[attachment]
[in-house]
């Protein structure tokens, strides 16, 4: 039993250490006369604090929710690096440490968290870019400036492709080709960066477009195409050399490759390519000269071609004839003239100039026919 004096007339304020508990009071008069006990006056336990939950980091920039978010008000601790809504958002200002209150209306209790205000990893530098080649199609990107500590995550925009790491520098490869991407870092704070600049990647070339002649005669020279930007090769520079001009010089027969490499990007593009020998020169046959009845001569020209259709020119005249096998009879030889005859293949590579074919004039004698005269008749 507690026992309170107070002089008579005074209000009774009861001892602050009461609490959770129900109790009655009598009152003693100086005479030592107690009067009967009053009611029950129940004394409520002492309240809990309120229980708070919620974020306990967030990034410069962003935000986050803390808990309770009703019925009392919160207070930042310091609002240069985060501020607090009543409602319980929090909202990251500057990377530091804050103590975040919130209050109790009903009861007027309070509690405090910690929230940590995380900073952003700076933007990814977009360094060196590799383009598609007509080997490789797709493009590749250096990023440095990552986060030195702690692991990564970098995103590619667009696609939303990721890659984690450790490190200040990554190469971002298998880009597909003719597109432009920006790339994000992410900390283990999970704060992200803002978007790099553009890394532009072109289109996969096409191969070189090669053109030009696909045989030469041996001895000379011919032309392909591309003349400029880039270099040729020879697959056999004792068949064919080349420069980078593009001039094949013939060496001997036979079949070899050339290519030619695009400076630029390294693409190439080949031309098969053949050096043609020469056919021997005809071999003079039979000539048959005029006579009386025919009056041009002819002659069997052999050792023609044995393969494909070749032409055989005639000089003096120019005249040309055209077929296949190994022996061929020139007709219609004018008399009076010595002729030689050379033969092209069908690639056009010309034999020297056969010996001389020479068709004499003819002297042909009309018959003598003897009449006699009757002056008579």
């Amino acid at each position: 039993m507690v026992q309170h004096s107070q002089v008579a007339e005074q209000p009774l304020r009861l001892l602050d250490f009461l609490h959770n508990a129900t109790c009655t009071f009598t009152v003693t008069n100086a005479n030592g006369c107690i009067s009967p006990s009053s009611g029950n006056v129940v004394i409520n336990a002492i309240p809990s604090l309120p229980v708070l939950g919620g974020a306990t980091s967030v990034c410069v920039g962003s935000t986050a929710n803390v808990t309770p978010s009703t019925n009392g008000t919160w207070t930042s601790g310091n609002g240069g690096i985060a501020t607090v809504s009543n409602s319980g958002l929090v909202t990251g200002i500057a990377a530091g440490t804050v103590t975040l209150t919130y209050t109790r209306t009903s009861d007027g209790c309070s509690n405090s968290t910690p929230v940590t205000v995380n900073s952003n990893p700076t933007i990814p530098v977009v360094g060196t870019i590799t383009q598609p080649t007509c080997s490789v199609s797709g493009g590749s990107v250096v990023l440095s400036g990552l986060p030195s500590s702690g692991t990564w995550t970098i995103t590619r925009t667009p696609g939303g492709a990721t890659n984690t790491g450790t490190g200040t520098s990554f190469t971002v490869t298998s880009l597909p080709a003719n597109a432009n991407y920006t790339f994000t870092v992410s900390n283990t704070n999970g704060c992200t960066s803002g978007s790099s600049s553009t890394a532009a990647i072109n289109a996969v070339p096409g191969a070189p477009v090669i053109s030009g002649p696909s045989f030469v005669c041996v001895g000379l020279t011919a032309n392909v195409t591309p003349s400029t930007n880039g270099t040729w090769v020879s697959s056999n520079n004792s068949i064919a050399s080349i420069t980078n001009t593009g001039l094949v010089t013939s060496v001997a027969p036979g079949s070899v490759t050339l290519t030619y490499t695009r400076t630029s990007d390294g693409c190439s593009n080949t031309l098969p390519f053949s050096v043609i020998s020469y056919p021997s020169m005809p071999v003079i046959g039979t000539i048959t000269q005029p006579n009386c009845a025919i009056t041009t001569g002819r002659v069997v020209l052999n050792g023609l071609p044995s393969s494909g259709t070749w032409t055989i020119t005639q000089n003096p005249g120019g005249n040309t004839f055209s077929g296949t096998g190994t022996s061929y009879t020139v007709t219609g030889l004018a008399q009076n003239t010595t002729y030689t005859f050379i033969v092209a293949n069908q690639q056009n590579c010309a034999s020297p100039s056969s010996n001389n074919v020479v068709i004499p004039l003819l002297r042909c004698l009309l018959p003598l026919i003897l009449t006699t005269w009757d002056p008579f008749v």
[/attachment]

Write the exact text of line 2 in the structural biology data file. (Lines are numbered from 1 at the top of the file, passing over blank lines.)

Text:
């Protein structure tokens, strides 16, 4: 039993250490006369604090929710690096440490968290870019400036492709080709960066477009195409050399490759390519000269071609004839003239100039026919 004096007339304020508990009071008069006990006056336990939950980091920039978010008000601790809504958002200002209150209306209790205000990893530098080649199609990107500590995550925009790491520098490869991407870092704070600049990647070339002649005669020279930007090769520079001009010089027969490499990007593009020998020169046959009845001569020209259709020119005249096998009879030889005859293949590579074919004039004698005269008749 507690026992309170107070002089008579005074209000009774009861001892602050009461609490959770129900109790009655009598009152003693100086005479030592107690009067009967009053009611029950129940004394409520002492309240809990309120229980708070919620974020306990967030990034410069962003935000986050803390808990309770009703019925009392919160207070930042310091609002240069985060501020607090009543409602319980929090909202990251500057990377530091804050103590975040919130209050109790009903009861007027309070509690405090910690929230940590995380900073952003700076933007990814977009360094060196590799383009598609007509080997490789797709493009590749250096990023440095990552986060030195702690692991990564970098995103590619667009696609939303990721890659984690450790490190200040990554190469971002298998880009597909003719597109432009920006790339994000992410900390283990999970704060992200803002978007790099553009890394532009072109289109996969096409191969070189090669053109030009696909045989030469041996001895000379011919032309392909591309003349400029880039270099040729020879697959056999004792068949064919080349420069980078593009001039094949013939060496001997036979079949070899050339290519030619695009400076630029390294693409190439080949031309098969053949050096043609020469056919021997005809071999003079039979000539048959005029006579009386025919009056041009002819002659069997052999050792023609044995393969494909070749032409055989005639000089003096120019005249040309055209077929296949190994022996061929020139007709219609004018008399009076010595002729030689050379033969092209069908690639056009010309034999020297056969010996001389020479068709004499003819002297042909009309018959003598003897009449006699009757002056008579």